Are you tired yet of hearing that Van Gogh was a madman? Have you ever noticed that talk of such madness comes from museums promoting shows of his work? Isn't it time to consider the possibility that they sensationalize his life to juice up gate receipts?

Gloomy Gus

Here's a recent example of museum manipulation: a self-portrait dated August 1889, held in Norway’s national gallery, has just been authenticated as a genuine Van Gogh. The Guardian, describing the painting as "gloomy," reports that it's "the only known work painted while he had psychosis." That diagnosis about his mental state came from the Van Gogh Museum in Amsterdam, which last year mounted a Van Gogh show titled "On the Verge of Insanity."

Second opinion

This museum is the same one that chose to ignore research in 2011 by the painter's biographers - Steven Naileh and Greg White Smith - demonstrating that the painter didn't take his own life, but was shot by a couple of heckling teenage boys.

But, rather than acknowledge the finding, the museum continues perpetuating the painter's state of mind as unstable, telling the Guardian that the expression in the Norway self-portrait "is often found in patients suffering from depression and psychosis.”

False impression

The van Gogh Museum exhibit note for a display of the painter's self-portraits opening Feb. 21 keeps the madness ball in the air by highlighting his Self-Portrait with Bandaged Ear on its website. Such an image is a handy reminder to the public that this artist was deranged and therefore driven to chop off is own ear - provided that all this were true.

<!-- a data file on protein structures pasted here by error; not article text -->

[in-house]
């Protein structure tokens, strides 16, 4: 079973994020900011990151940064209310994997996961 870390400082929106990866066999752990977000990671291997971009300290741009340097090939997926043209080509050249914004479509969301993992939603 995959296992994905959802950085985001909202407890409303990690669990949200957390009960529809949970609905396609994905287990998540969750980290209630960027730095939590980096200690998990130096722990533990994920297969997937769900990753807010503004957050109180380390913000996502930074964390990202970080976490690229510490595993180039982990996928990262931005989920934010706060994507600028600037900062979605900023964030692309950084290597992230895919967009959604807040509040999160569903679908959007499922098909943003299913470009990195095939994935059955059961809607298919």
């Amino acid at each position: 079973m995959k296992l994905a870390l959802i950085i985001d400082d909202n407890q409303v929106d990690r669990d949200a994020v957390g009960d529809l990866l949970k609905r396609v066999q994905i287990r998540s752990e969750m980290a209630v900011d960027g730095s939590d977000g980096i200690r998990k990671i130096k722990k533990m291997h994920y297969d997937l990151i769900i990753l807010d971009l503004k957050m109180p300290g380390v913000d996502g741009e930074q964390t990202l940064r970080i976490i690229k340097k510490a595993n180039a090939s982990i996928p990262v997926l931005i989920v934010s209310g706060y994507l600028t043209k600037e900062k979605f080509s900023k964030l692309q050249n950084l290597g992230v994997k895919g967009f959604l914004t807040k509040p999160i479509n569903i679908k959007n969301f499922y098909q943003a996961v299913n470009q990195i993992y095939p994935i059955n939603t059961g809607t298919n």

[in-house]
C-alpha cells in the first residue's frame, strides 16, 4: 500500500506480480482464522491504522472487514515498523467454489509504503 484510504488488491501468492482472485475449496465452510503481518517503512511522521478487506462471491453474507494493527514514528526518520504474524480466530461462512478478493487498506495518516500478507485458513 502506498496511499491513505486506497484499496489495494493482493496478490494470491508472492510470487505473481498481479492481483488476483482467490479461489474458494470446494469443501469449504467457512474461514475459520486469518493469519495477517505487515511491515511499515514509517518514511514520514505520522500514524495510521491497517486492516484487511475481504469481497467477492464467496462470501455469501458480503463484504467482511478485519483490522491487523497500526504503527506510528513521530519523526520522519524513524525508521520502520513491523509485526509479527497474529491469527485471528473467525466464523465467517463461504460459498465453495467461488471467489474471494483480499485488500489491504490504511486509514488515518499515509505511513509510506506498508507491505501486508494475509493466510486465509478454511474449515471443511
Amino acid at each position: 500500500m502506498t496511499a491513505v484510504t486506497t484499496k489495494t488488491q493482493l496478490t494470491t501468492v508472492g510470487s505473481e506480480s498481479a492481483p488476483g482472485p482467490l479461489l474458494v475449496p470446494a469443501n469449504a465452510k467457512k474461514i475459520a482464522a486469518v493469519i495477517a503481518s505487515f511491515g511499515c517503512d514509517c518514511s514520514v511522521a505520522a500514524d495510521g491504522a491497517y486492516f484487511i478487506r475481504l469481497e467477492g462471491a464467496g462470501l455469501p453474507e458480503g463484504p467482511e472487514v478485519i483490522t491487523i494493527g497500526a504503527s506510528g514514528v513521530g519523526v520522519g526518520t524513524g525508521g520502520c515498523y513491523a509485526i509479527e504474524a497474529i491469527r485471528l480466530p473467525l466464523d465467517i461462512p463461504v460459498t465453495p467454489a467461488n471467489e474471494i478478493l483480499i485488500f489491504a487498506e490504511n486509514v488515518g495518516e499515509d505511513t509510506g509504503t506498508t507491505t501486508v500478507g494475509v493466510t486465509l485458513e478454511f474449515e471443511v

Story shot-through

German historians Hans Kaufmann and Rita Wildegans, aided by police reports, witness accounts, and correspondence, came to the conclusion that the severed ear was the result of an argument with roommate Gauguin.

Van Gogh, wanting to keep his friend from prosecution, penned a note to him, saying, “I will keep quiet about this, and so will you.” The Australian, a daily newspaper, reiterated this in 2009: it was Paul Gauguin who did the dastardly deed.

Then there's Gauguin's own assessment of Van Gogh's temperament having lived with him, noted by Lucie-Smith: “I don’t admire the painting, but I admire the man.

He’s so confident, so calm. I’m so uncertain, so uneasy.”

Sick leave

None of this is meant to say that Van Gogh was a happy-go-lucky guy. It's fair to say that all of his self-portraits look "gloomy," not just the one done while he felt ill. It's a matter of art history that he spent a few months in a small asylum, although it's worth mentioning that he entered on his own accord.

Van Gogh's clarity of mind shows in a letter he wrote to his brother Theo at the time about the painting he made of himself, calling it an "attempt from when I was ill.” It's also notable that he was never ill enough to stop painting - having completed more than 900 works in a single decade. Not bad for a madman.